To date, many countries are still highly concerned about the legitimacy of Japan’s nuclear contaminated water discharge plan, the reliability of data, the effectiveness of purification devices and the uncertainty of the environmental impacts. The IAEA Working Group has not yet reached a final conclusion in its assessment of Japan’s discharge plan. On the contrary, it has raised many suggestions for improvement. Regrettably, the Japanese side has turned a blind eye to these facts, continued to make preparations for the discharge, and hastily approved the discharge plan. Such an attempt to establish a fait accompli is not what a responsible country should do.

The discharge of nuclear contaminated water to the sea is not a private matter for the Japanese side. Japan should seriously respond to the concerns of the international community, return to the track of full consultation with stakeholders and relevant international agencies, and stop pushing through the sea discharge plan. We advise Japan to ensure that it disposes of nuclear contaminated water in an open, transparent, scientific and safe manner, including consideration of alternatives to sea discharge, and to accept strict supervision by the IAEA. This is a litmus test of Japan’s ability to effectively fulfill its international responsibilities.

Madam Chair,

China regards nuclear energy as an important component of a clean and efficient energy system that will help us cope with global climate change, achieving the goal of carbon peaking and carbon neutrality. By the end of June 2022, 54 nuclear power units are operating on the Chinese mainland, with a total capacity of 55.81 gigawatts and 24 nuclear power units have been approved or under construction, with a total capacity of 27.46 gigawatts. Since 2021, China’s independent third-generation nuclear power plant “Hualong One” has been put into commercial operation at home and abroad. China is also promoting diversified application of nuclear technology in social and economic areas. China has formed a relatively complete nuclear industrial system with an annual output value of nearly 700 billion RMB (about 103.5 billion USD). China has used nuclear technology for medical waste disposal, providing green, environment-friendly and efficient solutions to the fight against COVID-19.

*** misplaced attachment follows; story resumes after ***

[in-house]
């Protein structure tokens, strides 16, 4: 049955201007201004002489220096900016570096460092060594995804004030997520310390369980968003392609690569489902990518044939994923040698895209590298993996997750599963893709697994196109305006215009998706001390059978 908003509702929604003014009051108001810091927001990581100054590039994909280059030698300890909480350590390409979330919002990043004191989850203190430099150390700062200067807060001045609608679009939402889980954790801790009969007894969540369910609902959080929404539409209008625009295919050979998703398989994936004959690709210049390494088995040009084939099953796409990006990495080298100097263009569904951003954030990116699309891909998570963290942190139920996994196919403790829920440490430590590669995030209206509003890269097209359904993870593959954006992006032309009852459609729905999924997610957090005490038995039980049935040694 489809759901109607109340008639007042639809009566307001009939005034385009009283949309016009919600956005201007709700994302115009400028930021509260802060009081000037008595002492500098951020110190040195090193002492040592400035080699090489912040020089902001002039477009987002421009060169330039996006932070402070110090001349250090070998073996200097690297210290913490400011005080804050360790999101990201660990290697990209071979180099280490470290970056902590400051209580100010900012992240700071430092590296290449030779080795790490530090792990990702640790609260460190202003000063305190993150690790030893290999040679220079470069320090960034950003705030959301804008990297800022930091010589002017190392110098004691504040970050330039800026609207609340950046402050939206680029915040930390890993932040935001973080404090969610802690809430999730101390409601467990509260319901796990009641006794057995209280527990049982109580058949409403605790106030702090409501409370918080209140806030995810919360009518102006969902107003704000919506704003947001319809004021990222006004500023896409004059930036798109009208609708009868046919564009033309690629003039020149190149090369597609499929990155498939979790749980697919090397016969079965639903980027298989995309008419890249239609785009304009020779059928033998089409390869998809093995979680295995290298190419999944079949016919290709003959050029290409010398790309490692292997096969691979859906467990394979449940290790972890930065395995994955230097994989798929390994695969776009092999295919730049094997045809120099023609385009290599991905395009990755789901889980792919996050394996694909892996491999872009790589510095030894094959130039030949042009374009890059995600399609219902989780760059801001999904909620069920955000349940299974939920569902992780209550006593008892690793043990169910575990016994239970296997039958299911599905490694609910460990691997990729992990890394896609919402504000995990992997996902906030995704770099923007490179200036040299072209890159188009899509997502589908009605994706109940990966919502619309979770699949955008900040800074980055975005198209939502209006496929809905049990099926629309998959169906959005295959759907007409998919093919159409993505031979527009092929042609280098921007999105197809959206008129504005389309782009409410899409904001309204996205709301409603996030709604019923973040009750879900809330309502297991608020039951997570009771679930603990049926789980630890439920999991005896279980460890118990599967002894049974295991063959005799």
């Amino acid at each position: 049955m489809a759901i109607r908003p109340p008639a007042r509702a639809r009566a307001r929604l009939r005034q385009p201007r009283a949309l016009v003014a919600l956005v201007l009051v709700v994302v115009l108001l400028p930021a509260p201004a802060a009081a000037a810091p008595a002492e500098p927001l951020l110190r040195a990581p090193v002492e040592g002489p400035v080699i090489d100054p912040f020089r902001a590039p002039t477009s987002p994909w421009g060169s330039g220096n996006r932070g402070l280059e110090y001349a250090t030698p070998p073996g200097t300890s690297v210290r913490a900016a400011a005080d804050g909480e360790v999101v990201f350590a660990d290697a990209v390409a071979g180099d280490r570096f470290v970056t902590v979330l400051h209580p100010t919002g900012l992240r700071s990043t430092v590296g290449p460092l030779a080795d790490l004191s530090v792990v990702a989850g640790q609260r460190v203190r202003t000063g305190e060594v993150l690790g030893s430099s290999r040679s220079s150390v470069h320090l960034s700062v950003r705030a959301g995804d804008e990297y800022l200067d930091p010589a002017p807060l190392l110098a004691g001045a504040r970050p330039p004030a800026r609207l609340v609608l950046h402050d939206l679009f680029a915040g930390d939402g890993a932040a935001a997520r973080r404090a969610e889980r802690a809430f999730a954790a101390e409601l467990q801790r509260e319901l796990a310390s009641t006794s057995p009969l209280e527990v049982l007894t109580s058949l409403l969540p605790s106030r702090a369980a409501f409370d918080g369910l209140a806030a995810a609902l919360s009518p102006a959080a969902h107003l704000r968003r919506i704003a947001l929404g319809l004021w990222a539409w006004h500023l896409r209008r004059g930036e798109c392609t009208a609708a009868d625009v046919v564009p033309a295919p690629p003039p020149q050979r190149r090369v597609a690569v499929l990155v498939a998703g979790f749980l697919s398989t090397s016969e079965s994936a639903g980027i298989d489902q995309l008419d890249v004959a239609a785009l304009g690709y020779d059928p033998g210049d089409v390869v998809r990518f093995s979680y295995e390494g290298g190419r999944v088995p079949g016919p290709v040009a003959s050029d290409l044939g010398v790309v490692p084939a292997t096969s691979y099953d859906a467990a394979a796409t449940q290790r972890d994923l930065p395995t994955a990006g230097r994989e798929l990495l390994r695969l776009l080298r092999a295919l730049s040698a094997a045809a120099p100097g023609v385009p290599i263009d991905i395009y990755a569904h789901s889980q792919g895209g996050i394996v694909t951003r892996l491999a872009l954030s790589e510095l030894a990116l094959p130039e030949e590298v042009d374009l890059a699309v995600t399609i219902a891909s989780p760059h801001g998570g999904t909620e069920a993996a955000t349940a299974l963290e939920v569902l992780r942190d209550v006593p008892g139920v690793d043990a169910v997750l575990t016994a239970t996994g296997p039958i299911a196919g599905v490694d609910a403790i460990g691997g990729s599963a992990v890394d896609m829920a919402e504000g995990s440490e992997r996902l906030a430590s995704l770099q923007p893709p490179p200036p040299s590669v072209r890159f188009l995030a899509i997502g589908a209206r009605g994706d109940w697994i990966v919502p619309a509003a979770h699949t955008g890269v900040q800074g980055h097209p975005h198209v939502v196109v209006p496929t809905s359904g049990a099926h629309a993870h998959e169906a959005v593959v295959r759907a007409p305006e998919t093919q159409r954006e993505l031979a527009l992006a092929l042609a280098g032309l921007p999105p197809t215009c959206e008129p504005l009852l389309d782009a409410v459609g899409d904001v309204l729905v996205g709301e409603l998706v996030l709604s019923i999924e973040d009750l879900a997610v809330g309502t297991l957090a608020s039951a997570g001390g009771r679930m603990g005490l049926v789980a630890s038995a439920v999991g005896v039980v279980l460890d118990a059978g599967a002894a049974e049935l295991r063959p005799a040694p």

China has leveraged the IAEA Technical Cooperation (TC) programme to expand technical support to other developing countries. China is the second-largest donator to the IAEA TC fund with a total donation of nearly 100 million USD by August 2022, with an annual donation of over 10 million USD since 2020. Over the years, China has received more than 4000 visits from other developing countries for the purposes of personnel training in science and technology areas, and sent over 3000 Chinese experts to developing countries to provide services. Meanwhile, China has signed inter-governmental agreements on nuclear energy cooperation with more than 30 countries, in a bid to conduct mutually beneficial cooperation to share the benefits of nuclear energy development and promote social and economic prosperity.

China has all along attached high importance to nuclear safety and security and made strenuous efforts to improve national capabilities, and maintained a good record. At the same time, China is faithfully fulfilling its international obligations on nuclear safety and security, vigorously promoting international cooperation in these areas, and deeply involved in international nuclear safety and security mechanisms and processes. China will continue to participate in the cooperation on conversion of miniature neutron source reactors (MNSRs) from highly enriched uranium into the low enriched uranium, and support countries in their efforts to minimize the use of highly enriched uranium in light of respective national needs, where economic and technological conditions permit, in order to reduce nuclear security risks.

Madam Chair,

The Chinese delegation has submitted the working paper on the peaceful uses of nuclear energy, which has elaborated on  China’s positions on this issue. It is hoped that its contents would be reflected in the Final Document of the Review Conference.  

Thank you, Madam Chair.